science, evolution, news

Why are there so many instances of a new discovery presenting a major challenge to common evolutionary thought?

March 18, 2009, by MALCOLM RITTER

NEW YORK (AP) — A small dinosaur that once roamed northeastern China was covered with a stiff, hairlike fuzz, a discovery that suggests feathers began to evolve much earlier than many researchers believe – maybe even in the earliest dinosaurs. Scientists had previously identified feathers and so-called “dinofuzz” in theropods, two-legged meat-eaters that are widely considered the ancestors of birds.

But the Chinese creature is only distantly related to theropods, and the hollow filaments of its fuzz may be primitive feathers, say the scientists who report the find in Thursday’s issue of the journal Nature.

Filed under: evolution, news, science

To The Brain, God Is Just Another Guy
evolution, science, bias, news

March 9, 2009, by Jon Hamilton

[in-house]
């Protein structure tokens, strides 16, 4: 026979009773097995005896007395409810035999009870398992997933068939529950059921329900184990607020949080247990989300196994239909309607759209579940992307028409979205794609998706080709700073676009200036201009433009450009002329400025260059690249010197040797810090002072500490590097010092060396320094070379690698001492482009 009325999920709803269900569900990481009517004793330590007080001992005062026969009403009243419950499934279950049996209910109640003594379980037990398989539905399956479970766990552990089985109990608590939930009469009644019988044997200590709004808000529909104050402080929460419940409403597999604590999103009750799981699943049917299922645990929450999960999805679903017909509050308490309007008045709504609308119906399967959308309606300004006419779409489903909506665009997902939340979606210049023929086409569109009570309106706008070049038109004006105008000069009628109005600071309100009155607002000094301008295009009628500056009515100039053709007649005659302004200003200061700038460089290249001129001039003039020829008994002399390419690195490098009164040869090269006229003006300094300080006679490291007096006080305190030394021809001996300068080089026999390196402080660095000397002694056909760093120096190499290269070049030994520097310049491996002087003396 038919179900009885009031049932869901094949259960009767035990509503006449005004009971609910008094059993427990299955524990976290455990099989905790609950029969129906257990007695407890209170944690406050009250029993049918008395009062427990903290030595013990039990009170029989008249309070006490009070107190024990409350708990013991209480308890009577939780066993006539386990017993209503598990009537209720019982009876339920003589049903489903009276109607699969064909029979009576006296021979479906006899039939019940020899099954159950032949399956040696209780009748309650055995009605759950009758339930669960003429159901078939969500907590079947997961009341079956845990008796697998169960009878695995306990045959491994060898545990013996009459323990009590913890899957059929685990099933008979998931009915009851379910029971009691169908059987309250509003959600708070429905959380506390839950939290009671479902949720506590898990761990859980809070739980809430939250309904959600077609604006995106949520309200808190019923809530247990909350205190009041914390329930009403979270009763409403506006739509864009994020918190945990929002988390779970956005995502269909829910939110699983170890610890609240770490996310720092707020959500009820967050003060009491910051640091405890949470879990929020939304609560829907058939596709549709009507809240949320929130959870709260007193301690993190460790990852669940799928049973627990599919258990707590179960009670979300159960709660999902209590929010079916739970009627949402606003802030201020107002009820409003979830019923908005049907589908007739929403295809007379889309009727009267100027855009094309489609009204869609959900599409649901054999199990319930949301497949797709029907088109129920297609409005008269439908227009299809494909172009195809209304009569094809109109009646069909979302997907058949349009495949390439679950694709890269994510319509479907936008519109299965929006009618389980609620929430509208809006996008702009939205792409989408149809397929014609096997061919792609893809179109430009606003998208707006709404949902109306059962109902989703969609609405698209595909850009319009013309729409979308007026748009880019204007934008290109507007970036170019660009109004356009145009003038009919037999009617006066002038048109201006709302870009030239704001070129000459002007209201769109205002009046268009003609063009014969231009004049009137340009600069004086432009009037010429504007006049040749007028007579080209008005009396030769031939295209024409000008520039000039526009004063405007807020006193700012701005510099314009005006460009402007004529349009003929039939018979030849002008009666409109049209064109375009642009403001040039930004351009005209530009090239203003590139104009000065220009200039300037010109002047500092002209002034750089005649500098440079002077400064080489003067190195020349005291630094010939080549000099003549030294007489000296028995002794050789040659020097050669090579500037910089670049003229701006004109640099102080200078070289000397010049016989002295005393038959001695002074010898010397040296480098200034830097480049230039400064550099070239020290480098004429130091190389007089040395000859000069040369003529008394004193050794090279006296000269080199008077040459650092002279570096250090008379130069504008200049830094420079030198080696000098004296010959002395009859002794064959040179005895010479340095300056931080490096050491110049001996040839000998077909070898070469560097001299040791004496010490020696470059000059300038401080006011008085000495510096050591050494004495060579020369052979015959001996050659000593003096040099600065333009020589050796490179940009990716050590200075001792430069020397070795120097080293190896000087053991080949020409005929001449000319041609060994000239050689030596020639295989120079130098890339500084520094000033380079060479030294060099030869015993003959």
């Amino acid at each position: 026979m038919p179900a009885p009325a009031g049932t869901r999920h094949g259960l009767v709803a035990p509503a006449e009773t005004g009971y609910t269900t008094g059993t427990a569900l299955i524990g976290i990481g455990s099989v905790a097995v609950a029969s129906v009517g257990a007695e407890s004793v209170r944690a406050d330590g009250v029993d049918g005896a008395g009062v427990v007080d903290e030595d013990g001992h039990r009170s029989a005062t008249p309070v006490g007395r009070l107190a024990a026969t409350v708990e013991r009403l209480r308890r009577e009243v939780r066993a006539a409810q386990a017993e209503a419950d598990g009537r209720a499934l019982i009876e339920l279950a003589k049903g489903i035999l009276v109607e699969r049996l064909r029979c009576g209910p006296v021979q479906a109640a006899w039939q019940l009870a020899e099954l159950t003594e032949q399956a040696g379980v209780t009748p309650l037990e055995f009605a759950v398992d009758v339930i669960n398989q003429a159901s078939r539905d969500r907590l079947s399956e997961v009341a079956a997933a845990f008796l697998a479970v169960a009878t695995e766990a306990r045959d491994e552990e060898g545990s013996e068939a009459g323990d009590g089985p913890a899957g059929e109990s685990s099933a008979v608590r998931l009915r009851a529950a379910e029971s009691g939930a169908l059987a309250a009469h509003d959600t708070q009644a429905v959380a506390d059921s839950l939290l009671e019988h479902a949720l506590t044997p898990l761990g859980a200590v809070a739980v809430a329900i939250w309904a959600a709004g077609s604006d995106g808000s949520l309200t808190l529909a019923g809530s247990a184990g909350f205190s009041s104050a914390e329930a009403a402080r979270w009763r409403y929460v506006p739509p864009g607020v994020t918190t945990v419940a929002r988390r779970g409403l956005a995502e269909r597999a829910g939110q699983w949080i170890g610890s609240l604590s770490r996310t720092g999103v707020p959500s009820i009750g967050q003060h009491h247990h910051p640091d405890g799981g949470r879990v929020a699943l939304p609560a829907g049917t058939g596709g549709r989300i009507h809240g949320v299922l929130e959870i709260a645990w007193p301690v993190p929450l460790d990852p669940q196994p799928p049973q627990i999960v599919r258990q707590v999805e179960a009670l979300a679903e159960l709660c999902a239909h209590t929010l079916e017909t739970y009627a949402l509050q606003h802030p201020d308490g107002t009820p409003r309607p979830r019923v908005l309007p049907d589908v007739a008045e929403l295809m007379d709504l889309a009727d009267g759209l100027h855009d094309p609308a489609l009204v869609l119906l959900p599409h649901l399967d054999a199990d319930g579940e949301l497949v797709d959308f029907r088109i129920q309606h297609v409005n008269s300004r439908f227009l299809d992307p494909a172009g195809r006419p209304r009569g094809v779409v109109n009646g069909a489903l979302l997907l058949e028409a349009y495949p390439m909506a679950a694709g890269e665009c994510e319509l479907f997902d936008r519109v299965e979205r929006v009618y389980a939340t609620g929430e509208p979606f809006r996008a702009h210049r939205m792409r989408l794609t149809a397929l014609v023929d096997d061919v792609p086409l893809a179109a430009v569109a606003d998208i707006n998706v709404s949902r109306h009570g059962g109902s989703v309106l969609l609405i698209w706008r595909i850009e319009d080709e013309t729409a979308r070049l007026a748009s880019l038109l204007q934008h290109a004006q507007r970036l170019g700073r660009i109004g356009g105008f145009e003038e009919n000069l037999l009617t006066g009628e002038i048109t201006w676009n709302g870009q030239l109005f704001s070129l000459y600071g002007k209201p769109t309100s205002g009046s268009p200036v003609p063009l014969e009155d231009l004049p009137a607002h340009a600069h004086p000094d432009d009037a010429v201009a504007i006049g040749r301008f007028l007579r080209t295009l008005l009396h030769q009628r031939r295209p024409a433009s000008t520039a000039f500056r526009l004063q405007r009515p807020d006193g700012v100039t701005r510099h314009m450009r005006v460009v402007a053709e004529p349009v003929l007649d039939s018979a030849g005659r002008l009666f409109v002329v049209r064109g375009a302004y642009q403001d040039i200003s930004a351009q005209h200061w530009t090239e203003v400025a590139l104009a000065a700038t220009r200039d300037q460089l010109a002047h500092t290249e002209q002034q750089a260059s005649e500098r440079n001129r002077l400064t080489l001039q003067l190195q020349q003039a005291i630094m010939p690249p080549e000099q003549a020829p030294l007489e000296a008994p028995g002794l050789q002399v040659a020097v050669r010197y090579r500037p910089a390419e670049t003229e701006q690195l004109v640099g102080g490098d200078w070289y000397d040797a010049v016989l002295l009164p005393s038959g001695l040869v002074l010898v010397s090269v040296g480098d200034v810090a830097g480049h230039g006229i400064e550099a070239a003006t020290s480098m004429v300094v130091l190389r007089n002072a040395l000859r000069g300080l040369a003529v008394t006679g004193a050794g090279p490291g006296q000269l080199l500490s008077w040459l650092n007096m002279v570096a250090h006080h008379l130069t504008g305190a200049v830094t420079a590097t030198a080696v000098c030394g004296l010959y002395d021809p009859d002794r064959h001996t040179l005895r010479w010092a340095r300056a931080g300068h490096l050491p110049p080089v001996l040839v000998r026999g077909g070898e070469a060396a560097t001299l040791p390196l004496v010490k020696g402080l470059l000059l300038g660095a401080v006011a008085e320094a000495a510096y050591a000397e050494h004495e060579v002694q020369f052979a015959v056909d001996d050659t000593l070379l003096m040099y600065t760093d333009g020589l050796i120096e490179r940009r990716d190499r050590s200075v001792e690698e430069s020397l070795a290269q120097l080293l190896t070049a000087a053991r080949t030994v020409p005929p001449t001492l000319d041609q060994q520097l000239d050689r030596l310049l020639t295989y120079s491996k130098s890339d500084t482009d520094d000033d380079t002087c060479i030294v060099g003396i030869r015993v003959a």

Two stories: one suggesting early humans evolved or invented religion when their brains grew complex enough to handle it, and the other showing us only recently discovered “proof” chimpanzee brains are more complex than we thought. Does any one see the implication maybe our “experts” don’t really understand ancient humans as much as they think they do?

Grafman says that probably means religions appeared as humans evolved the ability to handle complicated social interactions during the past 60,000 years or so.

Joseph Bulbulia, an expert on the cognitive psychology of religion at Victoria University in New Zealand, says most evidence of religious behavior only dates back about 10,000 years, raising questions about why humans didn’t become religious sooner.

Planning of the Apes: Zoo Chimp Plots Rock Attacks on Visitors

March 9, 2009, by Coco Ballantyne